Oct 9, 2017

Appreciating Variability

Universal Design for Learning, discusses ways to recognize variability as an asset, and not a liability. The strategic networks of the brain are mentioned and their connection to The Marshmallow Test. In this test of instant gratification, young students are given a marshmallow. They are told that they can eat the marshmallow now, or if they wait, they can have two when the teacher comes back. It is interesting to see the different strategies the students use to try to help themselves in this experiment.

Another strategy that we can teach our kids is a "positive time-out". Usually, time-outs are used as a form of punishment. But it is more powerful, if we teach our kids to use them as a time to self-reflect and self-regulate. Instead of waiting for problems to arise, we must help our kids self-monitor and to recognize when they need a break. One of the first steps in doing so is helping them to see patterns in when they are getting upset and to understand what triggers them. It is then helpful to teach our kids calming strategies, like deep breathing, visualization, or other methods that they find helpful.

Dr. Carol Dweck also discusses how to teach a growth mindset and the "power of yet". She asks, "Are we raising kids for now or are we raising kids for the future?" She finds that just by using the word "yet", it encourages students to try harder and persevere. She also talks about the importance of celebrating effort and difficulty in her video below. As I support teachers, I specifically want to encourage them to use the word "yet" with students and colleagues and the "positive time-out".

Sep 27, 2017

Developing Expert Learners

The purpose of learning is not to get good grades. The purpose is to be an expert learner. What does it mean to be an expert learner?

Katie Novak defines expert learners as, "knowledgeable and resourceful, purposeful and motivated, self-directed and strategic." In schools today, we don't always give students enough opportunities to practice becoming an expert learner. We often tell students what the final product should be or give them the resources they need.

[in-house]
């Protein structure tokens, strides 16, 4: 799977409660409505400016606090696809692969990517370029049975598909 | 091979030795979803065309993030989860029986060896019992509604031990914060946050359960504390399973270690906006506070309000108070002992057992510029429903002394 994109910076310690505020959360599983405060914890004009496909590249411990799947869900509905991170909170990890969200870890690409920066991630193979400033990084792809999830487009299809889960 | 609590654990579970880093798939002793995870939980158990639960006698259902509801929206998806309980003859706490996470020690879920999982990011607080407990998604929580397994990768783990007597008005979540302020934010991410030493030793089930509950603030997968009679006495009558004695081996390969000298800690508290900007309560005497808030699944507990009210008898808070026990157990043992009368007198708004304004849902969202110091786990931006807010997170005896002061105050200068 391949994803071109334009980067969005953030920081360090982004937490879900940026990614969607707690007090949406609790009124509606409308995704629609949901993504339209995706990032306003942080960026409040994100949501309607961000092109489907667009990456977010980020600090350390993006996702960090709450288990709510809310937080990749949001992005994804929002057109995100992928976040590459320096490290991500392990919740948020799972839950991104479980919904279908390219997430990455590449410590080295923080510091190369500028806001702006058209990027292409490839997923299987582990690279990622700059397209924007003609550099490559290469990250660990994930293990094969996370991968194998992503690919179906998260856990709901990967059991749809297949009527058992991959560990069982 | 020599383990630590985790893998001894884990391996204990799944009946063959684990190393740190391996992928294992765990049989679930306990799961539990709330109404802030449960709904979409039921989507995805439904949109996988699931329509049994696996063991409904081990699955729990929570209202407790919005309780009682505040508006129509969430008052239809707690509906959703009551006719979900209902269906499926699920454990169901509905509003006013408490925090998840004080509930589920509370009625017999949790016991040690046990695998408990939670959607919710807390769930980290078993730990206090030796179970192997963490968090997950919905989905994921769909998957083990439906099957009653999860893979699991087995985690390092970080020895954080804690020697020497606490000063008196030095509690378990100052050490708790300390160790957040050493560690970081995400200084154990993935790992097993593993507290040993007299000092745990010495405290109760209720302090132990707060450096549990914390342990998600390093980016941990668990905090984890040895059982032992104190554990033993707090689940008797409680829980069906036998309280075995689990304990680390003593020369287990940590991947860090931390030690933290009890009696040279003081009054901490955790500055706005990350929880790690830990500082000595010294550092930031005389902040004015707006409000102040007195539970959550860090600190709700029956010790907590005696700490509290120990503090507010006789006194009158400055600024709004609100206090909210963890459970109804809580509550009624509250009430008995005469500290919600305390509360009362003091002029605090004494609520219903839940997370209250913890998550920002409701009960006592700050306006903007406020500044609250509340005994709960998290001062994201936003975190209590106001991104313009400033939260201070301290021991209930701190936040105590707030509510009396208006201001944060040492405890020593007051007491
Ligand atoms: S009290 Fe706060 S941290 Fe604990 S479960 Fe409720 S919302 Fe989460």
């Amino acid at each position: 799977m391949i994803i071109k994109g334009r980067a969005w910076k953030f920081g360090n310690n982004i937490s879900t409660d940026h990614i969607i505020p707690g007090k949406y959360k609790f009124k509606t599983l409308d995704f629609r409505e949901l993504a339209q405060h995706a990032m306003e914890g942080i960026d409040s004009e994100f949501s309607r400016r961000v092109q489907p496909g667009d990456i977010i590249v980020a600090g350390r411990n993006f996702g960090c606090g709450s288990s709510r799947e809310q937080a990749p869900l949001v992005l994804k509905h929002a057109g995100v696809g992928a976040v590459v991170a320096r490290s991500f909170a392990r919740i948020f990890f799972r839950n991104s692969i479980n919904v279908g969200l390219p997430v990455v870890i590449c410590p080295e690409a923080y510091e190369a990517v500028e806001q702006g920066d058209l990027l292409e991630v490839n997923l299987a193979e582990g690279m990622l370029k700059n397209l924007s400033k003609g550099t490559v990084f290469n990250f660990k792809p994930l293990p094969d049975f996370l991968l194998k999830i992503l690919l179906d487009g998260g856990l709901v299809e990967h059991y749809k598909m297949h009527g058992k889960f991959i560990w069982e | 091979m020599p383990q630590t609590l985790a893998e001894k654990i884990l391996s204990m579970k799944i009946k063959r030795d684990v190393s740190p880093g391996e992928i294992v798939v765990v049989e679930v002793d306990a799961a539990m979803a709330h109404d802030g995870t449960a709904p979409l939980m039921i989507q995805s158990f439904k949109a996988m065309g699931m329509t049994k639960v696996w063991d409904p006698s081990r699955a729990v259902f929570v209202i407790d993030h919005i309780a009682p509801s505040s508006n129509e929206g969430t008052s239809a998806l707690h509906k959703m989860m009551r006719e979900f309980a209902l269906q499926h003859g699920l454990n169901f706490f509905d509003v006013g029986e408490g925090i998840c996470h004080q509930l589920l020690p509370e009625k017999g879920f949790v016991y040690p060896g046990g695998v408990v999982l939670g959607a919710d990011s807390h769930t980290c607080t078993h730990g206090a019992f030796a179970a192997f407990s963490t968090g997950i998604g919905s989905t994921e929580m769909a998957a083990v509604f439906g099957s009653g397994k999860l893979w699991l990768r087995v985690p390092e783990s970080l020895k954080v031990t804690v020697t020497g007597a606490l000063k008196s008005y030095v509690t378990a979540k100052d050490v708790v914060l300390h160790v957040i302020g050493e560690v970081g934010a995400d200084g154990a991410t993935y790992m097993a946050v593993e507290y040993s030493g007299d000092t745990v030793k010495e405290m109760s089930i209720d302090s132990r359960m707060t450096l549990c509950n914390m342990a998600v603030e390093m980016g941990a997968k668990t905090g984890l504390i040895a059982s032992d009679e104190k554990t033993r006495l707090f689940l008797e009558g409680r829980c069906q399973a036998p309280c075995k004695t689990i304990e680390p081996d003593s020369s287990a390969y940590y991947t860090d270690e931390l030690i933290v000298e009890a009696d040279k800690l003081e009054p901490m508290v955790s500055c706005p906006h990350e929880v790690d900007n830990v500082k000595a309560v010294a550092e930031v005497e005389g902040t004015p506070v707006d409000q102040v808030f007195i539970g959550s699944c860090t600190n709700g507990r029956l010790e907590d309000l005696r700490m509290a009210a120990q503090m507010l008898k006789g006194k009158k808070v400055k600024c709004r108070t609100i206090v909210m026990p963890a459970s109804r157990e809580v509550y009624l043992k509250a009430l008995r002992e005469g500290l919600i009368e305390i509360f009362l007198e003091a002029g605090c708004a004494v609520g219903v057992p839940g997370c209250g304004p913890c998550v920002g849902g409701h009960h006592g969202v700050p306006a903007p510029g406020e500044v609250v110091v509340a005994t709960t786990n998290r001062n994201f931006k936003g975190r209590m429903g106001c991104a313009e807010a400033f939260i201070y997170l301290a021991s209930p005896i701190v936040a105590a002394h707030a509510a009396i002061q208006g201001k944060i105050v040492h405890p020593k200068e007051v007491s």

What needs to change in my practice if I want to support teachers as they transform education so all students become expert learners? First, we need to create environments where it is okay to take risks and to fail. Second, we need to be flexible and allow our students and teachers to make choices. If there is no flexibility, how will people be self-directed? Finally, we need to celebrate the risk-taking and resiliency of our students and teachers to keep trying to constantly transform education.

For our group project, our TOSA Team created a few resources on Why, What, and How to be an Expert Learner. Here is a link to our resources: Developing Expert Learners Presentation

Learn more about Expert Learners in Katie's Video below:

Sep 18, 2017

Universal Design For Learning and STEAM

I just started taking a course on UDL (Universal Design for Learning) with a few of my colleagues. The more I learn about UDL, the more I see the connections between UDL and STEAM. 

One of the main goals of UDL is to foster self-directed, creative learners. One of the ways that we are able to encourage our students to be more self-directed is to encourage a love of learning from an early age. How are we already doing this? In many of our classes, students are given more choices in how they want to learn, collaborate with classmates, and how they want to share their knowledge. Some of our teachers are facilitating Genius Hour, to allow our students to discover their passions, learn about them, and teach others about it.

In order to graduate, all of our eighth graders must complete an Exhibition project. This project has evolved over the years. In its current version, students have the option of working with a partner to find a problem that is relevant in their lives. They then use the engineering design process to research this problem, imagine and plan ideas, and prototype and present their innovative solutions. In the past, students did most of the work in their English classes, but now many of our science, social studies, technology, and math classes are also getting involved. This allows students to see first-hand that all of the subjects they are learning in class integrate and have a real-world application.

I would like to focus my UDL efforts on having more of these grade level experiences that lead up to the eighth grade exhibition. I am working with my colleagues on a TK - 8 STEAM Pathway that will provide grade level experiences that provide a real-world application to the essential standards that students are learning in class. Having meaningful experiences in engineering design, software engineering, and environmental literacy, are crucial for all of our students to truly thrive in the future.